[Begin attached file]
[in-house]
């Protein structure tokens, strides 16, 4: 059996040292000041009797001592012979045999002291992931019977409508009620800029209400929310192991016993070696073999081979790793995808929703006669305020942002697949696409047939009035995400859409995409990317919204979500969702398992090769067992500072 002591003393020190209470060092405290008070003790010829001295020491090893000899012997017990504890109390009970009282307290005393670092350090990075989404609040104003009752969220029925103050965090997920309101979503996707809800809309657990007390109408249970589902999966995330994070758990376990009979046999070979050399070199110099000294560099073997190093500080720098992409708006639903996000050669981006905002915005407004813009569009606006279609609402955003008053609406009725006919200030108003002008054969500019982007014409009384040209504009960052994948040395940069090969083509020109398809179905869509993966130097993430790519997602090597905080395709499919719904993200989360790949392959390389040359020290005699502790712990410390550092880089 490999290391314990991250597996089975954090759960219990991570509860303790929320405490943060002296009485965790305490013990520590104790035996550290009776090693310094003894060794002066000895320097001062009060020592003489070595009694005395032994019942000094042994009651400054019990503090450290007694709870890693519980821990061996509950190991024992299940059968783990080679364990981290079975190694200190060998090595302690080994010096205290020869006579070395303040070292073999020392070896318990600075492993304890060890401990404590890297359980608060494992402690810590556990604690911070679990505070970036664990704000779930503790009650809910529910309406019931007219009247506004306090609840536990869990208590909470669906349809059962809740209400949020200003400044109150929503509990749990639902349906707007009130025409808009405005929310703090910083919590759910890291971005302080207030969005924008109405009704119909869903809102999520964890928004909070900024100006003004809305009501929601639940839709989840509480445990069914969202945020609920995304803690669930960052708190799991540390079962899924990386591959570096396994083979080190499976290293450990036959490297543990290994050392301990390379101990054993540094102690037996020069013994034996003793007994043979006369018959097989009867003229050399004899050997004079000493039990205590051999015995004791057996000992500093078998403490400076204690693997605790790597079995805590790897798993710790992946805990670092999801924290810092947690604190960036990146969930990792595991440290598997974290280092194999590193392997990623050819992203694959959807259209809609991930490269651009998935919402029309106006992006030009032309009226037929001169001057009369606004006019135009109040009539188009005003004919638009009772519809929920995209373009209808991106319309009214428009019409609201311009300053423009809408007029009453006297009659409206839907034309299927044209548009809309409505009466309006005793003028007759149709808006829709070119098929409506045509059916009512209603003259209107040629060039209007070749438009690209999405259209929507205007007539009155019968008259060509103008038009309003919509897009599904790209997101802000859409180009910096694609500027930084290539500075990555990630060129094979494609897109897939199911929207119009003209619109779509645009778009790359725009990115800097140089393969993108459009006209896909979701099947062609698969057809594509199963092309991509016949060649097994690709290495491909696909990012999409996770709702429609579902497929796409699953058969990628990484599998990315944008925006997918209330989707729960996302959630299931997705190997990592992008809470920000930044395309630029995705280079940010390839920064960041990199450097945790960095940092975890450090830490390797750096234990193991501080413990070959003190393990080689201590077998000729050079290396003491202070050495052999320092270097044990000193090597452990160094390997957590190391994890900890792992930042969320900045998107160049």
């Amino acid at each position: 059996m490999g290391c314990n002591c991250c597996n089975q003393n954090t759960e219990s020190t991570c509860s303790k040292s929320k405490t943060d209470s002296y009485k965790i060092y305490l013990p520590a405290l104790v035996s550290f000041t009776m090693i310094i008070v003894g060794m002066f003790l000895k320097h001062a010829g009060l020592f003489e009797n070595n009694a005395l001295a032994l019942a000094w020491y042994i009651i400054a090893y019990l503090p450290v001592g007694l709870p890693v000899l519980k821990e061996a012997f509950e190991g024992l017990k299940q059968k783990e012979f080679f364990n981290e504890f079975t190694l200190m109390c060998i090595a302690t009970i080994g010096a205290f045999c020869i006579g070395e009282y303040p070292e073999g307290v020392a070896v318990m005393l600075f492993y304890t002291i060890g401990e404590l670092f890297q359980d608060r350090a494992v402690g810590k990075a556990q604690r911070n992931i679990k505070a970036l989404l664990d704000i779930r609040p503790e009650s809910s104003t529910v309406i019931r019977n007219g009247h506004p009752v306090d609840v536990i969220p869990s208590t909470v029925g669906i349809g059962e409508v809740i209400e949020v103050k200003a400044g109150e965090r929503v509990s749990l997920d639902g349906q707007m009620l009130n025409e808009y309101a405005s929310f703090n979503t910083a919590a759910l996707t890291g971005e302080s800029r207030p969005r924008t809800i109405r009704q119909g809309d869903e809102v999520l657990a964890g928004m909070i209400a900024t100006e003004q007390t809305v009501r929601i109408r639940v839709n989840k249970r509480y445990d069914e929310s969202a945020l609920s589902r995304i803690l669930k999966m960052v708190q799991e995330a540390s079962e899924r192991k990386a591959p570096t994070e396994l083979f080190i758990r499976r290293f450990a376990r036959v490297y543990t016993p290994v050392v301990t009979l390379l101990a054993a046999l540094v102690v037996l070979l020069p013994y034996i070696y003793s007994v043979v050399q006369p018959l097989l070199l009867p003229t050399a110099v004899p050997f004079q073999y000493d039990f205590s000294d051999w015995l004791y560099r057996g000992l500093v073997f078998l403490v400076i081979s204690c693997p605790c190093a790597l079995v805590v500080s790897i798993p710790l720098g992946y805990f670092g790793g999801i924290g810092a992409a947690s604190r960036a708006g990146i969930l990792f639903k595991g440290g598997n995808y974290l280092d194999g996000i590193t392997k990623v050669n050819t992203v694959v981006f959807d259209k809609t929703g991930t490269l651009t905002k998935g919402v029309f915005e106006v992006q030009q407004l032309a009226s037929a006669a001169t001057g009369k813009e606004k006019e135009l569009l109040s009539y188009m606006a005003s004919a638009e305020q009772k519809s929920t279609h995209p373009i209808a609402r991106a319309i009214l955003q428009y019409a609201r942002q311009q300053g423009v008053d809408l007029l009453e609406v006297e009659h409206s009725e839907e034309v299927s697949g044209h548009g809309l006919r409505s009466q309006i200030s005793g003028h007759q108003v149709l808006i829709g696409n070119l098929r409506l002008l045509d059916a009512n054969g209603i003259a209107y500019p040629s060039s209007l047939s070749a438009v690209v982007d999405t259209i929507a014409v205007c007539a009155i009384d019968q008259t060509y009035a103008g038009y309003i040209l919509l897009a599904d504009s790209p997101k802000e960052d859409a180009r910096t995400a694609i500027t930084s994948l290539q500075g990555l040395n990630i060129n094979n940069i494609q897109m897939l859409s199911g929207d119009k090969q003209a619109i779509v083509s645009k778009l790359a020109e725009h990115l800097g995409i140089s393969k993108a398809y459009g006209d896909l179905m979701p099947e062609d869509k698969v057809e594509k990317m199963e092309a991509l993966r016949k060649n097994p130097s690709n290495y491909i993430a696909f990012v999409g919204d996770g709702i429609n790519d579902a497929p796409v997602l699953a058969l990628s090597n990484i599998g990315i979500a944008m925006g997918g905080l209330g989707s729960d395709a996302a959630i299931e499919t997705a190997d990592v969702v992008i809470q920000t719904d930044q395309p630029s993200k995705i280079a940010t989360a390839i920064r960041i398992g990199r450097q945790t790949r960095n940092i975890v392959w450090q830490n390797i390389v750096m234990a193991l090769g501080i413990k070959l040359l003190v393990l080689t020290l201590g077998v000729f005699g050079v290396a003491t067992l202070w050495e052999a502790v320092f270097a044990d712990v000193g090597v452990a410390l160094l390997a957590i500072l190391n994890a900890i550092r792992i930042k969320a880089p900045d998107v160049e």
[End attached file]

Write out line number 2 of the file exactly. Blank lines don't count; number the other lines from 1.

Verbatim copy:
């Protein structure tokens, strides 16, 4: 059996040292000041009797001592012979045999002291992931019977409508009620800029209400929310192991016993070696073999081979790793995808929703006669305020942002697949696409047939009035995400859409995409990317919204979500969702398992090769067992500072 002591003393020190209470060092405290008070003790010829001295020491090893000899012997017990504890109390009970009282307290005393670092350090990075989404609040104003009752969220029925103050965090997920309101979503996707809800809309657990007390109408249970589902999966995330994070758990376990009979046999070979050399070199110099000294560099073997190093500080720098992409708006639903996000050669981006905002915005407004813009569009606006279609609402955003008053609406009725006919200030108003002008054969500019982007014409009384040209504009960052994948040395940069090969083509020109398809179905869509993966130097993430790519997602090597905080395709499919719904993200989360790949392959390389040359020290005699502790712990410390550092880089 490999290391314990991250597996089975954090759960219990991570509860303790929320405490943060002296009485965790305490013990520590104790035996550290009776090693310094003894060794002066000895320097001062009060020592003489070595009694005395032994019942000094042994009651400054019990503090450290007694709870890693519980821990061996509950190991024992299940059968783990080679364990981290079975190694200190060998090595302690080994010096205290020869006579070395303040070292073999020392070896318990600075492993304890060890401990404590890297359980608060494992402690810590556990604690911070679990505070970036664990704000779930503790009650809910529910309406019931007219009247506004306090609840536990869990208590909470669906349809059962809740209400949020200003400044109150929503509990749990639902349906707007009130025409808009405005929310703090910083919590759910890291971005302080207030969005924008109405009704119909869903809102999520964890928004909070900024100006003004809305009501929601639940839709989840509480445990069914969202945020609920995304803690669930960052708190799991540390079962899924990386591959570096396994083979080190499976290293450990036959490297543990290994050392301990390379101990054993540094102690037996020069013994034996003793007994043979006369018959097989009867003229050399004899050997004079000493039990205590051999015995004791057996000992500093078998403490400076204690693997605790790597079995805590790897798993710790992946805990670092999801924290810092947690604190960036990146969930990792595991440290598997974290280092194999590193392997990623050819992203694959959807259209809609991930490269651009998935919402029309106006992006030009032309009226037929001169001057009369606004006019135009109040009539188009005003004919638009009772519809929920995209373009209808991106319309009214428009019409609201311009300053423009809408007029009453006297009659409206839907034309299927044209548009809309409505009466309006005793003028007759149709808006829709070119098929409506045509059916009512209603003259209107040629060039209007070749438009690209999405259209929507205007007539009155019968008259060509103008038009309003919509897009599904790209997101802000859409180009910096694609500027930084290539500075990555990630060129094979494609897109897939199911929207119009003209619109779509645009778009790359725009990115800097140089393969993108459009006209896909979701099947062609698969057809594509199963092309991509016949060649097994690709290495491909696909990012999409996770709702429609579902497929796409699953058969990628990484599998990315944008925006997918209330989707729960996302959630299931997705190997990592992008809470920000930044395309630029995705280079940010390839920064960041990199450097945790960095940092975890450090830490390797750096234990193991501080413990070959003190393990080689201590077998000729050079290396003491202070050495052999320092270097044990000193090597452990160094390997957590190391994890900890792992930042969320900045998107160049």